Cascade River and Judge C.R. Magney state parks will again hold a special firearms deer hunt this fall during regular firearms season Nov. 4-19.
Hunters wishing to participate in one of the special state park hunts will need to obtain a state park deer hunt permit in addition to their regular license. Hunters must apply to participate in either the Cascade River State Park hunt or the Judge C.R. Magney State Park hunt (deer permit area 900 or 911, respectively). This can be done at any electronic licensing station (ELS) agent by Sept. 7.
Deer hunters with a special deer hunt permit for Cascade River State Park or Judge C.R. Magney State Park will be able to harvest one deer of either sex within the selected park with their regular license.
Additionally, hunters may purchase a bonus tag to harvest an anterless deer within the park and still use their regular license to hunt another area outside the special park hunt area as long as they follow all applicable rules for that area. Statewide bag limits still apply, so a hunter may tag one legal buck per year, without exception.
“The special hunt permit is not a license or tag. It simply allows for an efficient way to monitor the number of hunters participating and the harvest within the park’s boundaries,” said park manager Peter Mott. “If the available permits are not filled through ELS, additional permits may be available at the park office after Oct. 13 on a first-come, first-served basis.”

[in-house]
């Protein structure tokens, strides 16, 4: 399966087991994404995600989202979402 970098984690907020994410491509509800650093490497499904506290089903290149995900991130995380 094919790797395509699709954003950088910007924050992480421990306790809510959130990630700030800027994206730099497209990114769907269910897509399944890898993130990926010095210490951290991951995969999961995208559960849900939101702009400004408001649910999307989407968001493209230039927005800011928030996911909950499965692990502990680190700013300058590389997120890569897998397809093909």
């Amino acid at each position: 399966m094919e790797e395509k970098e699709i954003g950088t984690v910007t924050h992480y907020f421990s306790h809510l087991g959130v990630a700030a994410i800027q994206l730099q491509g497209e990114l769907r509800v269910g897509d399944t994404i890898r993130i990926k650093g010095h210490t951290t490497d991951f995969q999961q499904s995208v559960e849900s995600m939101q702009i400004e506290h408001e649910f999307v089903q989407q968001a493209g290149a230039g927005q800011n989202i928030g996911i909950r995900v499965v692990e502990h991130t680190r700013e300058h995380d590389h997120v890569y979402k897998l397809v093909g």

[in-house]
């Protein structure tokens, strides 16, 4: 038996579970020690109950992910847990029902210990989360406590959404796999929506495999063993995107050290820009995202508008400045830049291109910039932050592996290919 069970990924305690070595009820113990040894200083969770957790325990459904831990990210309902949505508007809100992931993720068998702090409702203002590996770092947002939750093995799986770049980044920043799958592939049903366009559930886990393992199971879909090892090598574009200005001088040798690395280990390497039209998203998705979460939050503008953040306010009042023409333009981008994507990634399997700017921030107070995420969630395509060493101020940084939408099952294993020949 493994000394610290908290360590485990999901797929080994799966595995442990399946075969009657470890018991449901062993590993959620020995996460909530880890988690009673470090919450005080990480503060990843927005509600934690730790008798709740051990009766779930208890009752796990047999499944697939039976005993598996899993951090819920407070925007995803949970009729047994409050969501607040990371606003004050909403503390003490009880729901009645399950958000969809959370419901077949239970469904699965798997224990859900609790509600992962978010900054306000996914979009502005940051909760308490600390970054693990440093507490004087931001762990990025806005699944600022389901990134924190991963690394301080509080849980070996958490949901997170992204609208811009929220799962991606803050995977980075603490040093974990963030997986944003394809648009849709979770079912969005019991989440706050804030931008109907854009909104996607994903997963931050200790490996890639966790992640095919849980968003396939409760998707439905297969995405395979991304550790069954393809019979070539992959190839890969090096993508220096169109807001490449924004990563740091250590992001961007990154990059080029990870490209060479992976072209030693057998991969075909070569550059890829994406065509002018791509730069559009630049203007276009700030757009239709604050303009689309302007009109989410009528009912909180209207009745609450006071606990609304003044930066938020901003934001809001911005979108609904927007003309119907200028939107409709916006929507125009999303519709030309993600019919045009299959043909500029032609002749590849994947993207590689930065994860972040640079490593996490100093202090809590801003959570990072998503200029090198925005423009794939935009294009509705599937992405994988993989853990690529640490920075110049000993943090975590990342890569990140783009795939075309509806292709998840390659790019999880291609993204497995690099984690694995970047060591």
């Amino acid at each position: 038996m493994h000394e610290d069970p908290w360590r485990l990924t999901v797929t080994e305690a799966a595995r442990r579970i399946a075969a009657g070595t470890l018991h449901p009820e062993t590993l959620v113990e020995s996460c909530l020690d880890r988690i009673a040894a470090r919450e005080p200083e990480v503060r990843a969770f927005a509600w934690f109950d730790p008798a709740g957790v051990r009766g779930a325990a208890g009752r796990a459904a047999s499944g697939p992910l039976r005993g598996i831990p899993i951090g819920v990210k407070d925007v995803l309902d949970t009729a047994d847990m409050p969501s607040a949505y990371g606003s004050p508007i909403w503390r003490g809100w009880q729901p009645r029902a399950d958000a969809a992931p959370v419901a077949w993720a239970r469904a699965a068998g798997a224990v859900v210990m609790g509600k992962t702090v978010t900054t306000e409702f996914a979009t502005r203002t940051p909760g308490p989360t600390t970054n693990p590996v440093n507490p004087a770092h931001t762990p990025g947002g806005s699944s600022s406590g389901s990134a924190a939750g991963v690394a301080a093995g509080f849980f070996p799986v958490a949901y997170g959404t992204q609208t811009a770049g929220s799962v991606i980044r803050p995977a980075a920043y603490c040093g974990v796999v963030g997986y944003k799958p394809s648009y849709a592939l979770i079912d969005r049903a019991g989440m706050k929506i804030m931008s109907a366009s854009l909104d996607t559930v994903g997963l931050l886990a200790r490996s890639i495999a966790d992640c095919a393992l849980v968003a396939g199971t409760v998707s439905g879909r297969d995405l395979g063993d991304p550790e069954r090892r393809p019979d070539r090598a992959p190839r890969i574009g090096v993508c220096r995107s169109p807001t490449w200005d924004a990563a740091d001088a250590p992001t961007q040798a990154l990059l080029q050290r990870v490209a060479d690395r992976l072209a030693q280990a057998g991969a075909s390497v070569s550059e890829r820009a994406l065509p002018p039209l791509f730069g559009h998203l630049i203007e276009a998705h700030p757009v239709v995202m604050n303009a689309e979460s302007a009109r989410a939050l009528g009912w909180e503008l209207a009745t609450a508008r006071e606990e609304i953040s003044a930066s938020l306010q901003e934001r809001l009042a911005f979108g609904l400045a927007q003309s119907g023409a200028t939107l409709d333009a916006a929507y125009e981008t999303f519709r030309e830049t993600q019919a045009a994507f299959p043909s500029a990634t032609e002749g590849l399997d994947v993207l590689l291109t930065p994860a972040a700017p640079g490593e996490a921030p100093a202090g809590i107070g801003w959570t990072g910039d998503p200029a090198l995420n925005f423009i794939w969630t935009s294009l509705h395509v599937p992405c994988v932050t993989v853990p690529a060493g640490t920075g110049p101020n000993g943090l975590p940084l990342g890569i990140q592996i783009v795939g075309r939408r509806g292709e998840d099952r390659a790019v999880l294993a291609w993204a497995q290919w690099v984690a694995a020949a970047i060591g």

Deer taken within the park’s special hunt area must be registered to the special hunt number for the park (area 900 or 911). It is unlawful to register a deer taken outside the park boundary under the special hunt number.
Portable deer stands are allowed for this special state park hunt, but must be removed within a day after the hunt. Permanent deer stands, screw-in steps or other devices that damage trees are not permitted. See page 76 of the 2017 Minnesota Hunting & Trapping Regulations booklet for further information.
The goal of state park hunts is to ensure healthy natural communities. High concentrations of deer in one area can negatively impact the native plants and other animals. Numerous hunts are scheduled to take place at Minnesota state parks this fall; see page 85 of the Minnesota Hunting & Trapping Regulations booklet for a complete listing.
For more information, contact the DNR Information Center at email@example.com or 888-646-6367 (8 a.m.-8 p.m. Monday through Friday, 9 a.m.-1 p.m. Saturday).